2. Coombes MG, Dixon JS, Goddard JB, Openshaw S and Taylor PJ. Daily urban systems in Britain: From theory to practice. Environment and Planning A, 1979, 11(5), 565-574.

  3. Amin A and Robins K. The re-emergence of regional economies? The mythical geography of flexible accumulation. Environment and Planning D: Society and Space, 1990, 8(1), 7-34.

  4. Marshall JN, Alderman N and Thwaites AT. Civil service relocation and the English regions. Regional Studies, 1991, 25(6), 499-510.

  5. Amin A, Bradley D, Howells J, Tomaney J and Gentle C. Regional incentives and the quality of mobile investment in the less favoured regions of the EC. Progress in Planning, 1994, 41(1), 1-122.

  6. Goddard JB and Chatterton P. Regional Development Agencies and the knowledge economy: Harnessing the potential of universities. Environment and Planning C: Government and Policy, 1999, 17(6), 685-699.

  7. Marshall JN, Willis R, Coombes MG, Raybould S and Richardson R. Mutuality, de-mutualization and communities: The implications of branch network rationalization in the British building society industry. Transactions of the Institute of British Geographers, 2000, 25(3), 355-378.

  8. Tomaney J and Ward N. England and the new regionalism. Regional Studies, 2000, 34(5), 471-478.

  9. Champion AG. A changing demographic regime and evolving polycentric urban regions: consequences for the size, composition and distribution of city populations. Urban Studies, 2001, 38(4), 657-677.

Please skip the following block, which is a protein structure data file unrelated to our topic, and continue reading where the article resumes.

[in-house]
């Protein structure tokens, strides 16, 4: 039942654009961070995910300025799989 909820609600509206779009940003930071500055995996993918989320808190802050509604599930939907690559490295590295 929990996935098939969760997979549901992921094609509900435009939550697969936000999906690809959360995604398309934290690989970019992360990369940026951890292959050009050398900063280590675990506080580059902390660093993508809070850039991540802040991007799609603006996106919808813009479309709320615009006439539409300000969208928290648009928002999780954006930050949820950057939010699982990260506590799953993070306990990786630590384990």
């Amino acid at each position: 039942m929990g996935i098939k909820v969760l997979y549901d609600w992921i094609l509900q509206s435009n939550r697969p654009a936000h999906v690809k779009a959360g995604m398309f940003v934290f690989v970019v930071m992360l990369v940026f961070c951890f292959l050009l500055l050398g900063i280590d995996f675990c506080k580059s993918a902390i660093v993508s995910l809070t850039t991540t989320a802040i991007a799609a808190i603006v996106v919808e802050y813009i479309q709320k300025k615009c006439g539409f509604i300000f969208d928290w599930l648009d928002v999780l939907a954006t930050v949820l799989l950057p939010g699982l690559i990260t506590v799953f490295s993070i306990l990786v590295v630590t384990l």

10. Gillespie AE, Richardson R and Cornford J. Regional development and the new economy. European Investment Bank Papers, 2001, 6(1), 109-131.

  11. Richardson R and Belt V. Saved by the bell? Call centres and economic development in less favoured regions. Economic and Industrial Democracy, 2001, 22(1), 67-98.

  12. Dawley S. Fluctuating rounds of inward investment in peripheral regions: Semiconductors in the north east of England. Economic Geography, 2007, 83(1), 51-73.

  13. Pollard JS and Samers M. Islamic banking and finance: Postcolonial political economy and the decentring of economic geography. Transactions of the Institute of British Geographers, 2007, 32(3), 313-330.

  14. Pike A, Rodríguez-Pose A and Tomaney J. What kind of local and regional development and for whom? Regional Studies, 2007, 41(9), 1253-1269.

  15. Pollard JS, McEwan C, Laurie ND and Stenning AC. Economic geography under postcolonial scrutiny. Transactions of the Institute of British Geographers, 2009, 34(2), 137-142.

  16. MacKinnon D, Cumbers A, Pike A, Birch K and McMaster R. Evolution in economic geography: Institutions, political economy, and adaptation. Economic Geography, 2009, 85(2), 129-150.

  17. Pike A, Dawley S and Tomaney J. Resilience, adaptation and adaptability. Cambridge Journal of Regions, Economy and Society, 2010, 3(1), 59–70.

  18. Pollard JS. Gendering capital: Financial crisis, financialization and (an agenda for) economic geography. Progress in Human Geography, 2013, 37(3), 403-423.

  19. Pollard JS, Datta K, James A and Akli Q. Islamic charitable infrastructure and giving in East London: everyday economic-development geographies in practice. Journal of Economic Geography 2016, 16(4), 871-896.

  20. Gordon I, Champion T and Coombes M. Urban escalators and inter-regional elevators: the difference that location, mobility and sectoral specialisation make to occupational progression. Environment and Planning A, 2015, 47(3), 588-606.